Read this excerpt of GK Chesterton from his autobiographical work, Orthodoxy. These are the very last sentences in his book, in which throughout the work he details his conversion to the Christian faith. It is quite appropriate, then, that the last topic of his thought would be Jesus.
[Disclaimer: I have made minor edits to interpret this 20th ce work into 21st ce language, as well as italicized certain words that I found particularly poignant.]
“And as I close this chaotic volume I open again the strange small book from which all Christianity came; and I am again haunted by a kind of confirmation. The tremendous figure of Jesus which fills the Gospels towers in this respect, as in every other, above all the thinkers who ever thought themselves tall. His pathos was natural, almost casual. The Stoics, ancient and modern, were proud of concealing their tears. He never concealed His tears; He showed them plainly on His open face at any daily sight, such as the far sight of His native city, Jerusalem. Yet He concealed something. The strong and the powerful are proud of restraining their anger. He never restrained His anger. He flung furniture down the front steps of the Temple, and asked men how they expected to escape the damnation of Hell. Yet He restrained something. I say it with reverence; there was in that shattering personality a thread that must be called shyness. There was something that He hid from all men when He went up a mountain to pray. There was something that He covered constantly by abrupt silence or impetuous isolation. There was some one thing that was too great for God to show us when He walked upon our earth; and I have sometimes fancied that it was His mirth.”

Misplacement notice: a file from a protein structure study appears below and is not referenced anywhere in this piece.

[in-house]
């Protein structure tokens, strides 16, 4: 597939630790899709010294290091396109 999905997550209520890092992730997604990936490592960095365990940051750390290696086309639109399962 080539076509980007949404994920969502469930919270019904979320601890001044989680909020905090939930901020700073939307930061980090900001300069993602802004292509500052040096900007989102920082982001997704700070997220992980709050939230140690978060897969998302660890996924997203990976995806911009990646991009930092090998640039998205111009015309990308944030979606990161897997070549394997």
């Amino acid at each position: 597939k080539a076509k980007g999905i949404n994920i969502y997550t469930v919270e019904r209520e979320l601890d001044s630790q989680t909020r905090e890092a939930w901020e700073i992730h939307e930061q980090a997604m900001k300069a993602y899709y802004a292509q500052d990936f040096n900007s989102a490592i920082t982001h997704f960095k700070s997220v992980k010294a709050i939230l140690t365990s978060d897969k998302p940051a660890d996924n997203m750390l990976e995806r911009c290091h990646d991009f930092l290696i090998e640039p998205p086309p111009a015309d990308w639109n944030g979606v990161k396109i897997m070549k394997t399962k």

What is Chesterton imagining?
That at the very heart of what it means to be the Triune God, Father Son and Holy Spirit, is a deep, deep, infinite wellspring of joy. Of Delight. Of Fun.
That in all those instances when Jesus retreated upon a mountainside to pray alone, that he arrived in the shade of the trees, and no sooner had he closed his eyes and the Father and the Spirit made their presence known, that all three, that is the One God, broke out into spontaneous laughter!
This is what it means to be like God. To be like Christ.
This is what it means to be the Church.
To possess a deep, deep, infinite and eternal wellspring of joy.
Jesus, let Hope Brooklyn be such a people.